The government has finally published details of its proposed four-year £100million savings programme, including new charges, higher education course fee hikes, workforce cuts, and a clampdown on business trips.
The details came in a report on the 'Efficiencies Programme' published today following many months of mystery surrounding the plans - but still many aspects remain unclear.
Despite being called the ‘Efficiencies Plan 2020-2023', only a fraction of the four-year plan has actually been pinned down, with key parts of the savings – including how many jobs are at risk – still unknown.
In fact, of the £100million target, the report has only actually laid out proposals for the first year of the savings plan (£40million in 2020) and Ministers have not yet approved all of these plans.
Pictured: The main areas in which next year's savings will focus on (Government of Jersey).
Following a briefing last week, Ministers have asked for more information from the Government regarding £1.8m of these proposed ‘savings’ and it’s hoped that this will be “resolved” ahead of the Government Plan debate at the end of next month.
This comes after several politicians – including two Ministers – voiced concerns about the lack of detail on plans to save £100million over the next four years.
The largest single area of savings proposed by the plan comes from what the plan describes as a “modern and efficient workforce”, which lays out over £10million worth of cuts to public sector staffing.
In terms of “reducing staffing costs”, the plan details a number of “levers”, which the Government can manoeuvre in order to make savings.
These centre around reducing “avoidable overtime pay”, reviewing sickness leave and encouraging older staff members “who are likely to leave the organisation to do so, either through retirement or voluntary redundancy".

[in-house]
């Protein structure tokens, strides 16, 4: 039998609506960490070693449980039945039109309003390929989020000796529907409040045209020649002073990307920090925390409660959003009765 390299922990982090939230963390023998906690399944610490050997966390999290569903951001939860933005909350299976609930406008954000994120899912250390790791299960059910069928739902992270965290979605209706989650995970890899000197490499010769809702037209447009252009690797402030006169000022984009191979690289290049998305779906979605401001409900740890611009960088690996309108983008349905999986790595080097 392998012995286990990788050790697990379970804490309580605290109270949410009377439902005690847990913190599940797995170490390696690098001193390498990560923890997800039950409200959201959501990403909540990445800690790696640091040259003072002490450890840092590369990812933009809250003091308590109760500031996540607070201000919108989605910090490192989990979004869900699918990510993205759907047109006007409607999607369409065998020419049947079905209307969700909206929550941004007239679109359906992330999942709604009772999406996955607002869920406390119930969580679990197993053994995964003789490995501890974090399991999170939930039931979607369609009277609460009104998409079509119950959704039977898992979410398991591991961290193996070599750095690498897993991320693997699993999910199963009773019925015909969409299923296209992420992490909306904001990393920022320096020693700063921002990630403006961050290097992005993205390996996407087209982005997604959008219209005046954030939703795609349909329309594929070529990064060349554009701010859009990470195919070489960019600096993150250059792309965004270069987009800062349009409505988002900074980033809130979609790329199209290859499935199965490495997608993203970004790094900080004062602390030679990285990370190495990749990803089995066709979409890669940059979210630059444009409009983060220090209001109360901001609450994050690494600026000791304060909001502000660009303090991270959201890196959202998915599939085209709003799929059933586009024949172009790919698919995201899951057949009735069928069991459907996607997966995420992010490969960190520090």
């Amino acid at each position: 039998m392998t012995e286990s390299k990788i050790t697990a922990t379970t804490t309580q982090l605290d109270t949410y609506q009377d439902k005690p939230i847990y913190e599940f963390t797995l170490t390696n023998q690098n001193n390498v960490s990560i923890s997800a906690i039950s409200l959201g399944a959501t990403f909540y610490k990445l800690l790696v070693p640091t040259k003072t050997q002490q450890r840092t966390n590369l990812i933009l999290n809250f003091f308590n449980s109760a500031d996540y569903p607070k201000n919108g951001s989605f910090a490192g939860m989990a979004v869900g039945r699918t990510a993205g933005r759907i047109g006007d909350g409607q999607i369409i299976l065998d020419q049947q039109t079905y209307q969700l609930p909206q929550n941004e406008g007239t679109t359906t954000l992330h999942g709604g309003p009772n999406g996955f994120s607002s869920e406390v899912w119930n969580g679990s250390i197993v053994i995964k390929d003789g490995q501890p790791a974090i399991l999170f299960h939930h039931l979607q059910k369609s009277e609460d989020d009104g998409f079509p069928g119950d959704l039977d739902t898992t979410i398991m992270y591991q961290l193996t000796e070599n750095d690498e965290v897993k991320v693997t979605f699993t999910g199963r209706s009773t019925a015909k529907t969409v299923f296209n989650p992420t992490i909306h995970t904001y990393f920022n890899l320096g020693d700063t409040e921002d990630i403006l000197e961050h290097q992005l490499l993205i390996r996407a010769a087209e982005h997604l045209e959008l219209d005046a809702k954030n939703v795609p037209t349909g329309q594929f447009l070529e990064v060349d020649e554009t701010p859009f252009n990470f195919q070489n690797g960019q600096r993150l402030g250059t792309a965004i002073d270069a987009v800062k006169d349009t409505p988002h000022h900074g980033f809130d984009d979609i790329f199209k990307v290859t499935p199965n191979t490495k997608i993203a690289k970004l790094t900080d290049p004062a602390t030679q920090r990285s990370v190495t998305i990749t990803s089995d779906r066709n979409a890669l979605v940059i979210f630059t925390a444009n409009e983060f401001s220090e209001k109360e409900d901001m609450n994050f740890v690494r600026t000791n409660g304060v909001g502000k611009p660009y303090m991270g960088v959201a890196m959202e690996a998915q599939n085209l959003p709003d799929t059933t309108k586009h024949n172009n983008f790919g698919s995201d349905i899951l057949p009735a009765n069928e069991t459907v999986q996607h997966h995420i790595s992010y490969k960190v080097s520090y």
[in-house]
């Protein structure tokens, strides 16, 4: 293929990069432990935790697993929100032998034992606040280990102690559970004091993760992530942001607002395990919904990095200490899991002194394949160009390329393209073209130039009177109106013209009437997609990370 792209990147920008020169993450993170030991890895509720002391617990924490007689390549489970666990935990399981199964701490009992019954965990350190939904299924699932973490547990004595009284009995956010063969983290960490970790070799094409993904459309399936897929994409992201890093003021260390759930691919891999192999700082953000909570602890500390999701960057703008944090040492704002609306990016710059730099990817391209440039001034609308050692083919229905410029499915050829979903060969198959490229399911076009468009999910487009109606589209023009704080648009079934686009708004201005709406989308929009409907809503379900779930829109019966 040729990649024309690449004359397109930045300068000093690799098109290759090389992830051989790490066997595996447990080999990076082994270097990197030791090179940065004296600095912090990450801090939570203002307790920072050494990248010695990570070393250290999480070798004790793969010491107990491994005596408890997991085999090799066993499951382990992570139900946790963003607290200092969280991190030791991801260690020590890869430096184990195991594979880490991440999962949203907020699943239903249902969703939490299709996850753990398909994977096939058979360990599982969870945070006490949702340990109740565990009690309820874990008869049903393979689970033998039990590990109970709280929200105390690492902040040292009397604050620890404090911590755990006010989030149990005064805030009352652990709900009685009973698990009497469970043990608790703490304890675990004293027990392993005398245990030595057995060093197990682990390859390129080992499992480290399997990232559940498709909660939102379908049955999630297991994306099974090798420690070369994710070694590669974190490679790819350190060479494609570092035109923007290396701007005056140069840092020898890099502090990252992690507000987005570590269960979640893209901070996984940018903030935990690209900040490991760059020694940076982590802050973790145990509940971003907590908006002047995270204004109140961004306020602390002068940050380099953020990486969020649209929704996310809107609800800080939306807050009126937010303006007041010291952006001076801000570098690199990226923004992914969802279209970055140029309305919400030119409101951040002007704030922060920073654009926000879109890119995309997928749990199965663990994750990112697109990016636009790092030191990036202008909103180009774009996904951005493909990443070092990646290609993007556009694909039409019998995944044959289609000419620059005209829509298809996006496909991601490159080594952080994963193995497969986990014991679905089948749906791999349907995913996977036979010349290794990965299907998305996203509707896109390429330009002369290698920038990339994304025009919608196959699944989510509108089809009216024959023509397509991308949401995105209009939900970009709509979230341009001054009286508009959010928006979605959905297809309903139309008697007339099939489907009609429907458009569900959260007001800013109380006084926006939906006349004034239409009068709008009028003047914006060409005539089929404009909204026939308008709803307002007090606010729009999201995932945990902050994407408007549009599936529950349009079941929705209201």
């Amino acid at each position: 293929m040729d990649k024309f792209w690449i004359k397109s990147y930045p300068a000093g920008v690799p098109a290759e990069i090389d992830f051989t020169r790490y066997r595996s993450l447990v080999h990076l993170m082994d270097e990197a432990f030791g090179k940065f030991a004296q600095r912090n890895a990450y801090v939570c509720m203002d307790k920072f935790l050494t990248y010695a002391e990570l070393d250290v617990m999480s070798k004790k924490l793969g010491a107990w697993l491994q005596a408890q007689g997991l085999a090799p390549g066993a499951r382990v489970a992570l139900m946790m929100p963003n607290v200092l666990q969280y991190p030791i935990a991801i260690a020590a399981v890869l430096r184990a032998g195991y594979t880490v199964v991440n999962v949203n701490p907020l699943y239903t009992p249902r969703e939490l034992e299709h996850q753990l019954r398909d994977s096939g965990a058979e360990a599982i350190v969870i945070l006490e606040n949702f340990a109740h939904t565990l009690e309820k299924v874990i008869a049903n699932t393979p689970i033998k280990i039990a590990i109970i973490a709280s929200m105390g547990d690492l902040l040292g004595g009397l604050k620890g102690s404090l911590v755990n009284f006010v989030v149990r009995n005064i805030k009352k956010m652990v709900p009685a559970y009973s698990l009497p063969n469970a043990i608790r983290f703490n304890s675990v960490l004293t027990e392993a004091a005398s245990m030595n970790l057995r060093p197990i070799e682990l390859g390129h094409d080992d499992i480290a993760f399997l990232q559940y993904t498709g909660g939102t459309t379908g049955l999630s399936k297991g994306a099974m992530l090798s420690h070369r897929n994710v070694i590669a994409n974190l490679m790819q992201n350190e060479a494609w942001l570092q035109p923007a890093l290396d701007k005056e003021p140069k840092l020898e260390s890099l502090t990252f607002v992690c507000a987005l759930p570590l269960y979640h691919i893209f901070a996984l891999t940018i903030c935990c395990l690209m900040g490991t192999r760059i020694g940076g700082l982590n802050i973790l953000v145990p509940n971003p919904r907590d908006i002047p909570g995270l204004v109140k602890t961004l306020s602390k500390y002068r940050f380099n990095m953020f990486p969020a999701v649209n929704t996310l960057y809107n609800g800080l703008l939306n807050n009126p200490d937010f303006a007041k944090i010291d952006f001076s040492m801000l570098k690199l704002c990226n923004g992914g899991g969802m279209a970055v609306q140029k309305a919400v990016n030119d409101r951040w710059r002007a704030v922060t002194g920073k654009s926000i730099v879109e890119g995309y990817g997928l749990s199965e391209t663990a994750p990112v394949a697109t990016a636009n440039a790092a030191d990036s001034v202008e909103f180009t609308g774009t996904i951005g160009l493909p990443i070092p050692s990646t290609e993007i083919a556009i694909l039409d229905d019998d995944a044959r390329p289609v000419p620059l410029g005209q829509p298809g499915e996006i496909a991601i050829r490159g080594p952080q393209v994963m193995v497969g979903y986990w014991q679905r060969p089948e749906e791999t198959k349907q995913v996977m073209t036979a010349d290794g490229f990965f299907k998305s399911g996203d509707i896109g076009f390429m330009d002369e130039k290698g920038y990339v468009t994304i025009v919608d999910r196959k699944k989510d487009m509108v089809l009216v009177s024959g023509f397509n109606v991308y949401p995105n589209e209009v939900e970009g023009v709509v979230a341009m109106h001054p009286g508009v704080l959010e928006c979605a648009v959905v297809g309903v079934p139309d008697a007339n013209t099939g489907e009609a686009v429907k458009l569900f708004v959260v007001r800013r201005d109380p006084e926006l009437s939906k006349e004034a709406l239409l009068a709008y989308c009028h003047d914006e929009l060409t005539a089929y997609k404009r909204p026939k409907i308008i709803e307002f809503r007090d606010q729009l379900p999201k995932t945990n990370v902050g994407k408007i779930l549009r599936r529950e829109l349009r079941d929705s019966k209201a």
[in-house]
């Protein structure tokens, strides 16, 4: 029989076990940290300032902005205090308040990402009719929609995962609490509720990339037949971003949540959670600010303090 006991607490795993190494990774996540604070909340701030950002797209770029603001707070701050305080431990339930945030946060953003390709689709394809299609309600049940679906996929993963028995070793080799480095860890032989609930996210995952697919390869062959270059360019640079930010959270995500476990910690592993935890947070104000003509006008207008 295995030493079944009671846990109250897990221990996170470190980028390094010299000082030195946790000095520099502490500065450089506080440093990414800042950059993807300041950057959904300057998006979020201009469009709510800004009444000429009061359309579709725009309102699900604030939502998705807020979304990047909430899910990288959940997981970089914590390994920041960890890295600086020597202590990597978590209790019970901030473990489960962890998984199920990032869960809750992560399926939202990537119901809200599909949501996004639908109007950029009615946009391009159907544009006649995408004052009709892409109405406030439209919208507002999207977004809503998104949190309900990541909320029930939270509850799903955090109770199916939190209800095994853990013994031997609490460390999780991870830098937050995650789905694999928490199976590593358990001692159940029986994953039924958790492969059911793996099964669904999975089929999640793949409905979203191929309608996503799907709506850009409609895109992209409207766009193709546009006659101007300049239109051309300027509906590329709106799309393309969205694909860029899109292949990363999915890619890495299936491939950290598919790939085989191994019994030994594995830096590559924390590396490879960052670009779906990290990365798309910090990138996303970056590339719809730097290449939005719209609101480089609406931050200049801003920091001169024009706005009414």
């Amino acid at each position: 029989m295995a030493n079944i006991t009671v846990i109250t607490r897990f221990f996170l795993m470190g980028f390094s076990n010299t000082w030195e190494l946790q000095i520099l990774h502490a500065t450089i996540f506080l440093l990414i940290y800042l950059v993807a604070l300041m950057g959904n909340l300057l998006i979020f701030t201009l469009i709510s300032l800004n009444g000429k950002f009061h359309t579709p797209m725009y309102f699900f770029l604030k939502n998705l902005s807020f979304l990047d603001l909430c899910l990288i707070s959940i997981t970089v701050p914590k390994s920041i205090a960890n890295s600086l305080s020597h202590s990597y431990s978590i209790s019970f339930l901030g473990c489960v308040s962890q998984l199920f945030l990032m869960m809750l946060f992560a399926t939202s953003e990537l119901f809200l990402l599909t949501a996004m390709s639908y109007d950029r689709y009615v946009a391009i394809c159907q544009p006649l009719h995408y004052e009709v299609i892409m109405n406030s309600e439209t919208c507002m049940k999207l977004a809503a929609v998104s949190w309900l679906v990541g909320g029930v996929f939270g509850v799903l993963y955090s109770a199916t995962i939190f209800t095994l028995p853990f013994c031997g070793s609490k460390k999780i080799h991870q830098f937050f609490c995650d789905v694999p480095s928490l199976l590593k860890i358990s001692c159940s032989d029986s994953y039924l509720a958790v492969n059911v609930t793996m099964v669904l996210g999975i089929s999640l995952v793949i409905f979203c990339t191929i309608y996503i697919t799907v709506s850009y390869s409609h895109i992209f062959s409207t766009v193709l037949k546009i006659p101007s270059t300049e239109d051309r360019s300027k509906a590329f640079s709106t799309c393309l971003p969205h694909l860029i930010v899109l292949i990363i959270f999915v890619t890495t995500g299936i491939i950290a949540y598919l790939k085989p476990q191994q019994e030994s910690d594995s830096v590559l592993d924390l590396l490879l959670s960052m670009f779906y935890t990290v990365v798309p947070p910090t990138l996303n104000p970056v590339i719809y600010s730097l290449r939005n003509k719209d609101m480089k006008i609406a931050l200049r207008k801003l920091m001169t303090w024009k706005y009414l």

However, when it comes to how many jobs will be at risk within this cost-cutting exercise, the Efficiencies Plan remains silent, stating only: “The target reduction in staffing costs will be reflected in the staffing budget available for 2020."
Despite £10million of cuts to public sector staffing, the plan promises that “this efficiency will not result in a cut to services".
There will also be £340,000 worth of cuts to “day-to-day” perks enjoyed by Government employees including food and drink at meetings, subscriptions to publications, business class travel and other travel to UK and EU, furniture purchase, phone bills, meeting room hire, admin costs for training, taxis and stationery.
Pictured: The Government Plan and the Efficiencies Programme will be debated in the Assembly next month.
Another money-saving measure will come in the form of bringing children on costly care placements in the UK back to the island.
Elsewhere in the plan, many of the ‘savings’ put forward by the Government actually indicate charges or “new revenue raising” as referred to in the document. For example, the plan proposes extending the hours where islanders have to pay for parking by two hours.
Instead of the current charging hours between 08:00 and 17:00, the plan suggests increasing this window to 07:00 and 18:00 to raise “an additional £0.7million of income for the service".
It’s also suggested that the Airport should start charging “for private planes landing” there. This, the plan estimates, will generate £40,000 in 2020.
The Government will also be upping costs for courses at Highlands to bring in an extra £570,000.
“Courses are currently subsidised up to 50% and increasing the costs of some of these courses will help to recover the full cost, or closer to the full cost, of delivering the courses (inclusive of all overheads),” the plan reads.
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